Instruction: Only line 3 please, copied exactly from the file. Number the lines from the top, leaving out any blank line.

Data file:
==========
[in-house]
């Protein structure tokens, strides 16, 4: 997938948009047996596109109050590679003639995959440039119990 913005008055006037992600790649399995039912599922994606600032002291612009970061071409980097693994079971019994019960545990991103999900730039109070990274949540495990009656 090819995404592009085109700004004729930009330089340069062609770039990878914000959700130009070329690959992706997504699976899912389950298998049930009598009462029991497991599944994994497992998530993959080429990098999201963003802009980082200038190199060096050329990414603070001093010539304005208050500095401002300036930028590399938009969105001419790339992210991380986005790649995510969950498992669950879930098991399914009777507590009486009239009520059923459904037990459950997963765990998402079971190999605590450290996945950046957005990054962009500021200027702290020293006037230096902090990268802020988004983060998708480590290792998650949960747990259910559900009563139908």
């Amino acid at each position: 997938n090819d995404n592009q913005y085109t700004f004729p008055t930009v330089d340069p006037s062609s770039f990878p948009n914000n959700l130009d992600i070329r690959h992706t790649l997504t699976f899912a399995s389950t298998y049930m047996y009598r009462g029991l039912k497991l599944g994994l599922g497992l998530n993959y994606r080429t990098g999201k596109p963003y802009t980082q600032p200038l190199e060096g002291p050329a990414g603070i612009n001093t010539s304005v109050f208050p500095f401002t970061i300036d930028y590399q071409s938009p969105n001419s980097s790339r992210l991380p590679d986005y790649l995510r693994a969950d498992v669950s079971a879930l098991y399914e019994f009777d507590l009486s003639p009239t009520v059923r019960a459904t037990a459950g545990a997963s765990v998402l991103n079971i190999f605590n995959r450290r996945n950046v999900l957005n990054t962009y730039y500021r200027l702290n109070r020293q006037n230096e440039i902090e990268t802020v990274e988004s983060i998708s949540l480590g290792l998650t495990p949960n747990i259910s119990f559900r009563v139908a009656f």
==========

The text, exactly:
């Amino acid at each position: 997938n090819d995404n592009q913005y085109t700004f004729p008055t930009v330089d340069p006037s062609s770039f990878p948009n914000n959700l130009d992600i070329r690959h992706t790649l997504t699976f899912a399995s389950t298998y049930m047996y009598r009462g029991l039912k497991l599944g994994l599922g497992l998530n993959y994606r080429t990098g999201k596109p963003y802009t980082q600032p200038l190199e060096g002291p050329a990414g603070i612009n001093t010539s304005v109050f208050p500095f401002t970061i300036d930028y590399q071409s938009p969105n001419s980097s790339r992210l991380p590679d986005y790649l995510r693994a969950d498992v669950s079971a879930l098991y399914e019994f009777d507590l009486s003639p009239t009520v059923r019960a459904t037990a459950g545990a997963s765990v998402l991103n079971i190999f605590n995959r450290r996945n950046v999900l957005n990054t962009y730039y500021r200027l702290n109070r020293q006037n230096e440039i902090e990268t802020v990274e988004s983060i998708s949540l480590g290792l998650t495990p949960n747990i259910s119990f559900r009563v139908a009656f």